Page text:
Canadians owe $1.67 for every $1 of household disposable income, StatsCan says
Debt-to-income ratio shows slight decline in 1st quarter from end of 2016, as household net worth increased
Canadians owed $1.67 in consumer credit, mortgages and non-mortgage loans for every dollar of household disposable income in the first quarter of 2017, a slight quarterly decrease as household net worth rose from the end of 2016.
That ratio still increased on an annual basis, however. In the first quarter of 2016, Canadians owed about $1.64 per dollar of disposable income, according to Statistics Canada's latest quarterly report on the national balance sheet.
Economists and Bank of Canada officials have warned about the dangers of increasing levels of household debt.
The value of non-financial assets rose 1.7 per cent on a quarterly basis and 7.7 per cent annually, which Statistics Canada attributed to a strong real estate market.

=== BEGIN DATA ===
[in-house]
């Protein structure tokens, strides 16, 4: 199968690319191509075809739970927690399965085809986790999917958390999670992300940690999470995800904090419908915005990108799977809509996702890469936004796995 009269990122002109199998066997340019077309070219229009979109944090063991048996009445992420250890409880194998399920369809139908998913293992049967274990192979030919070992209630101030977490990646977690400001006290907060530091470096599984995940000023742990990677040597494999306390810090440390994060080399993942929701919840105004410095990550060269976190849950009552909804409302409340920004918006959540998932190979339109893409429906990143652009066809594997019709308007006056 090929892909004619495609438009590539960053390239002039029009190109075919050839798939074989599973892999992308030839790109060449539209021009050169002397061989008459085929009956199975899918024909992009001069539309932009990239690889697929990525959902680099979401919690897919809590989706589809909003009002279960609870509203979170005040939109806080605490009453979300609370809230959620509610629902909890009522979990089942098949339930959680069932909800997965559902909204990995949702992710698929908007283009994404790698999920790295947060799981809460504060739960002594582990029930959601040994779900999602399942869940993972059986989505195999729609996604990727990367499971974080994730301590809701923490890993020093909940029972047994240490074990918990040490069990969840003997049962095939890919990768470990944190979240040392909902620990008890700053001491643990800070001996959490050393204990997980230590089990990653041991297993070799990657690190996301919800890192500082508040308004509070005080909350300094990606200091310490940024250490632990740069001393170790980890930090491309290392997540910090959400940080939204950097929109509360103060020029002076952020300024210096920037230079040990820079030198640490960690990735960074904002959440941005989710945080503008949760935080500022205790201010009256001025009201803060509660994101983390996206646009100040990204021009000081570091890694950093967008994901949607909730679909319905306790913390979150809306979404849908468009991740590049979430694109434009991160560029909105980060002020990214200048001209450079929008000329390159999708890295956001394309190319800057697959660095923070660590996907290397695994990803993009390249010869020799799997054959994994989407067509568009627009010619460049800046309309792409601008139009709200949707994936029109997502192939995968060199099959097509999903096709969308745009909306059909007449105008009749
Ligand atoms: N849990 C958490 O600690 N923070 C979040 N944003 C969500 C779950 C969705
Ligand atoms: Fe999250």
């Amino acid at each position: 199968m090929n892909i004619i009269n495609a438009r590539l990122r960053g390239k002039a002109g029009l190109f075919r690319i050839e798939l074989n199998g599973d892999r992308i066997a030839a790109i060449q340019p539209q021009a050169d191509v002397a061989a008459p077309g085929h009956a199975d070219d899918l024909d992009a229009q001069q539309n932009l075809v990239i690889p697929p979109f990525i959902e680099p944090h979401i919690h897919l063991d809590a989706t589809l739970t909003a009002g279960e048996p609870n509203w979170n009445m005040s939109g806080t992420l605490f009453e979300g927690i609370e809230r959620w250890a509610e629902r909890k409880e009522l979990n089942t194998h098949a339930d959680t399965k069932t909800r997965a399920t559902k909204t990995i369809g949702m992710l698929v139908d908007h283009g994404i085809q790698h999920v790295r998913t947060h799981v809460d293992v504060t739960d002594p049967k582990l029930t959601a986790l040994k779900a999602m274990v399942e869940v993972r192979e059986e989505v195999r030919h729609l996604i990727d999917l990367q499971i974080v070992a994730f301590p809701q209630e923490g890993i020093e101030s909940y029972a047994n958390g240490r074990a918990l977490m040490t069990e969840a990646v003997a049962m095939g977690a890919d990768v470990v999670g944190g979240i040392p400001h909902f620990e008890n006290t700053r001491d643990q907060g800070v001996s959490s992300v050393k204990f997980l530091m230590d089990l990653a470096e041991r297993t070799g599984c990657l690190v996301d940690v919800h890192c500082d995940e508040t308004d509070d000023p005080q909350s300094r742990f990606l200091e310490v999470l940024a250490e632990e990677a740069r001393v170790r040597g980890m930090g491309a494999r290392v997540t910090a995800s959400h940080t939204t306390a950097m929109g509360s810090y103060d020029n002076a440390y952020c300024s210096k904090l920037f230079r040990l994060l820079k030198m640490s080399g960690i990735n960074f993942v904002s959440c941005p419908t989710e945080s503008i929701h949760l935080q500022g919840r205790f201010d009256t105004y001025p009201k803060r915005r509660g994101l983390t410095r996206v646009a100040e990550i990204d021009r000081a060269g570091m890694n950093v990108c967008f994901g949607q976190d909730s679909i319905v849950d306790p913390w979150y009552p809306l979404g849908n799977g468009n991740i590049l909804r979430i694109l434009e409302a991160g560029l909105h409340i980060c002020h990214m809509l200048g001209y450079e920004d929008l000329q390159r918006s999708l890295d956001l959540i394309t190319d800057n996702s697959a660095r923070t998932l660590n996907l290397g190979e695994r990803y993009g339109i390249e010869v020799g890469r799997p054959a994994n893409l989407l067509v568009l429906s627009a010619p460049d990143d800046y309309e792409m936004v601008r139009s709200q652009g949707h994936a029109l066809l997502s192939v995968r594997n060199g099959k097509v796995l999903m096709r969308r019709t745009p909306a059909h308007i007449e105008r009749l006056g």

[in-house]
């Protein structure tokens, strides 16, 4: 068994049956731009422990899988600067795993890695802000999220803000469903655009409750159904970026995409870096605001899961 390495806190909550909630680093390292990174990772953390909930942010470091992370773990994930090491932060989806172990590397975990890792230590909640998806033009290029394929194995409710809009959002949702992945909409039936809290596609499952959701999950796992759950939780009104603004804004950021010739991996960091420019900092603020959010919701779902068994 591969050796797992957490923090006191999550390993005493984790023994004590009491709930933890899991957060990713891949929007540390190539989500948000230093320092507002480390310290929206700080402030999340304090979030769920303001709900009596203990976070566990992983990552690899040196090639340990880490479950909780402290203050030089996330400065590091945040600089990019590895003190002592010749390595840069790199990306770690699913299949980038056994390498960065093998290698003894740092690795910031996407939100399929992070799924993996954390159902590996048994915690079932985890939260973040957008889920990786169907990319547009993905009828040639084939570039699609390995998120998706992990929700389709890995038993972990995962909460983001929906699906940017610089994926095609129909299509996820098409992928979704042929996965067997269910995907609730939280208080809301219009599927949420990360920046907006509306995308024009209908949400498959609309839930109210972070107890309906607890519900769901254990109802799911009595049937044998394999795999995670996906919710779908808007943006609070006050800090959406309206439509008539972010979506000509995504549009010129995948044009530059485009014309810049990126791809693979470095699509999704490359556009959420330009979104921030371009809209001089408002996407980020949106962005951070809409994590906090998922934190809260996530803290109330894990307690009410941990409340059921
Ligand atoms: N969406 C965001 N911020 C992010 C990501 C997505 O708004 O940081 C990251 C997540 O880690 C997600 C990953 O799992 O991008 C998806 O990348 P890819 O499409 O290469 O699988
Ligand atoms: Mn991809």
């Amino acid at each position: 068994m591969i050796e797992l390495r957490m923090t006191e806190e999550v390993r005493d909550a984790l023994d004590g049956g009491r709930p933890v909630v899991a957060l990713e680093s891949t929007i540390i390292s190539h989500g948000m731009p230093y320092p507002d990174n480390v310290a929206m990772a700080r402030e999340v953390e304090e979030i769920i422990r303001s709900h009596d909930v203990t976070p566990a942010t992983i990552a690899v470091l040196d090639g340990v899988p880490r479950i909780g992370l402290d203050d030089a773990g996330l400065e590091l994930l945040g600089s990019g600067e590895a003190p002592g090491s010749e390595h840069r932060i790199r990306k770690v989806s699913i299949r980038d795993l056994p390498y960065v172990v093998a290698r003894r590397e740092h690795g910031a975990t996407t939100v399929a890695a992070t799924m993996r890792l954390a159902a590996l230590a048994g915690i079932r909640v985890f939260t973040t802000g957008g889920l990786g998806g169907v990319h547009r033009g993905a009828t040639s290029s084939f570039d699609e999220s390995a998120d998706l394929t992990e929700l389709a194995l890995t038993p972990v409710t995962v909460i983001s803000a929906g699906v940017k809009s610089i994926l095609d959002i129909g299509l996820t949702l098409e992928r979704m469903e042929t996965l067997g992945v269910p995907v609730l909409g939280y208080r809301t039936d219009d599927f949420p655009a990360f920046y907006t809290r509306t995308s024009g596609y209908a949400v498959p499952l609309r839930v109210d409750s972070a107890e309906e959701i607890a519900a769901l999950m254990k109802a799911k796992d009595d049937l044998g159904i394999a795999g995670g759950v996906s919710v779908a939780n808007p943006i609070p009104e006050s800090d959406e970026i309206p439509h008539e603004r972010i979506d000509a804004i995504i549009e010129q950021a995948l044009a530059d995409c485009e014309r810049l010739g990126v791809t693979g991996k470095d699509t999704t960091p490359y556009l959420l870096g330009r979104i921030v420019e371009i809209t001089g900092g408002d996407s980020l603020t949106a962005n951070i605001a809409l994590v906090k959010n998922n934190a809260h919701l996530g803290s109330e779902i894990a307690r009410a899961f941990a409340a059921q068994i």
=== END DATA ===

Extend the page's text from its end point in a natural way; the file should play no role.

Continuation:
- Mortgage delinquency rates low in Toronto, Vancouver
- Canadians keep up long-running credit binge
- House prices growing concern, Bank of Canada says
Total mortgage debt reached $1.341 trillion in the quarter, compared to consumer credit debt of $595.3 billion.
"The historically low interest rate environment prevailing since 2008 has allowed the household sector to increase mortgage principal payments," wrote Statistics Canada.
"At the end of the first quarter, the portion that households spent on mortgage principal payments exceeded that spent on mortgage interest payments — the first time this has happened since these statistics were first compiled for the first quarter of 1990."
Household income grew 0.9 per cent quarter-over-quarter, outpacing the 0.7 per cent quarterly growth in household credit market debt.
Canadian household net worth was $287,700 in the first three months of the year. Household sector net worth rose 2.2 per cent in the quarter to $10.533 trillion at market value, as the value of financial assets increased.
Household net worth captures the value of financial and non-financial assets, including housing, mutual funds, and bank deposits excluding liabilities.